- Aymes, M. (Speaker). (1994). Conoçes el nuevo Catecismo? (Casette Recording). Religious Education Congress, Simi Valley, CA: Convention Seminar Casssettes.
- Aymes, M. (Speaker). (1995). Facing the future with Children (Casette Recording). 23rd East Coast Conference on Religious Education, Elkridge, MD: Chesapeake Audio/Video Communications.
- Aymes, M. (Speaker). (1995). Fidelity to God and to the cultures of our people (Casette Recording). 23rd East Coast Conference on Religious Education, Elkridge, MD: Chesapeake Audio/Video Communications.
- Aymes, M. (Speaker). (1995). How the new Catechism can enrich us as persons and teachers (Casette Recording). 92nd Annual Convention of National Catholic Educational Association, Elkridge, MD: Chesapeake Audio/Video Communications.
- Aymes, M. (Speaker). (1995). Understanding the cultural reality, Ways and means to link faith and life (Casette Recording). Canadian Conference of Catholic Bishops, O'Hara Continuous Tape.
- Aymes, M. (1991). Affirming diversity in nurturing community (Video Recording).19th East Coast Conference on Religious Education, Elkridge, MD: Chesapeake Audio/Video Communications.
- Aymes, M. (1993). Major address (Video Recording). 21st East Coast Conference on Religious Education, Elkridge, MD: Chesapeake Audio/Video Communications.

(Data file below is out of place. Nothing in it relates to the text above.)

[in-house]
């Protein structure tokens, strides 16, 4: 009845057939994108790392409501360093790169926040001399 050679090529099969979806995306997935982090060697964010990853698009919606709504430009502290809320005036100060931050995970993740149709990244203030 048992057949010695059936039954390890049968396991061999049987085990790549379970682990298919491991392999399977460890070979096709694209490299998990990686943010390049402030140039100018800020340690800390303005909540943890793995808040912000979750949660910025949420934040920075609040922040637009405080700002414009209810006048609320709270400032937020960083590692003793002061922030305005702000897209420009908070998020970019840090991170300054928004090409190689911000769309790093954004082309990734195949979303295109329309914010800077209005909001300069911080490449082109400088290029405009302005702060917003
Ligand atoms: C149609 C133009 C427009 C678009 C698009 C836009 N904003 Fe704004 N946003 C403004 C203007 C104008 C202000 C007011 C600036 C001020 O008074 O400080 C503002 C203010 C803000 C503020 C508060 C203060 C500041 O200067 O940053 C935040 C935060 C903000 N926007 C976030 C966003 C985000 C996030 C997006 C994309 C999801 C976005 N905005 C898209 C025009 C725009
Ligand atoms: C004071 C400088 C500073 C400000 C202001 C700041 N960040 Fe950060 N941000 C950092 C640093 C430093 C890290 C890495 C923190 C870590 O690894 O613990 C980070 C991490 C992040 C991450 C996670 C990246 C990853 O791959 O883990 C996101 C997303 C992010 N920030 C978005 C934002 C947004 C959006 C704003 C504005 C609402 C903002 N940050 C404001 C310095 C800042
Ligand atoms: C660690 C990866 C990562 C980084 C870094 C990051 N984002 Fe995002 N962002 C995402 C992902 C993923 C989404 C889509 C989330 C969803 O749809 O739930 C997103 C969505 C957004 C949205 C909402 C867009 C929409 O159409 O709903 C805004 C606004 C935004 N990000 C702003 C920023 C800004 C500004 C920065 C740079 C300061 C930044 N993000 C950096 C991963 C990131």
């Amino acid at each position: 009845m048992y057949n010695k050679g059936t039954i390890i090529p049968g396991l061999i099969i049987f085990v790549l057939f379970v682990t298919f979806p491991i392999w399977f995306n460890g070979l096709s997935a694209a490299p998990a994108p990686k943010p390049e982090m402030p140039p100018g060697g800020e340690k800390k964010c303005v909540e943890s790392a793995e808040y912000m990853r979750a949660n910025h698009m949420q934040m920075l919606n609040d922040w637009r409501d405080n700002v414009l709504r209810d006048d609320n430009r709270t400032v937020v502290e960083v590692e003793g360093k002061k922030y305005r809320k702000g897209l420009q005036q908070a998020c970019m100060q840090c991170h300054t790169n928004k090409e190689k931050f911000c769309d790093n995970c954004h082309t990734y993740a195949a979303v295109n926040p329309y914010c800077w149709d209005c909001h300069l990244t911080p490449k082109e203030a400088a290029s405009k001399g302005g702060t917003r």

- Aymes, M. (1995). Jesus nos enseña a responder a su llamado (Video Recording). Así Vivimos porque Creemos: Doctrina Católica Elemental sobre el Credo para Hispanos Adultos y sus Familias. San Antonio, TX: Hispanic Telecommunications Network.
- Aymes, M. (1995). Ordenes sagrados, Elegidos para servir (Video Recording). Por Los Frutos Nos Conoceran: Doctrina Elemental sobre Los Sacramentos para Hispanos Adultos y sus Familias. San Antonio, TX: Hispanic Telecommunications Network.
- Aymes, M. (1995). La unción, sacramento que genera salud y fortaleza (Video Recording). Por Los Frutos Nos Conoceran: Doctrina Elemental sobre Los Sacramentos para Hispanos Adultos y sus Familias. San Antonio, TX: Hispanic Telecommunications Network.
- Aymes, M. (1996). Amar es decir y vivir en la verdad (Video Recording). Los Mandamientos: Doctrina Elemental sobre la Ley para Hispanos Adultos y sus Familias. San Antonio, TX: Hispanic Telecommunications Network.
Excerpts from Publications
In her later years, Maria de la Cruz worked for pluralism and enculturation in the Catholic Church as part of her responsibility as a member of the National Advisory Committee on Adult Religious Education (NACARE). In an article in Today's Parish , April, 1991, she wrote: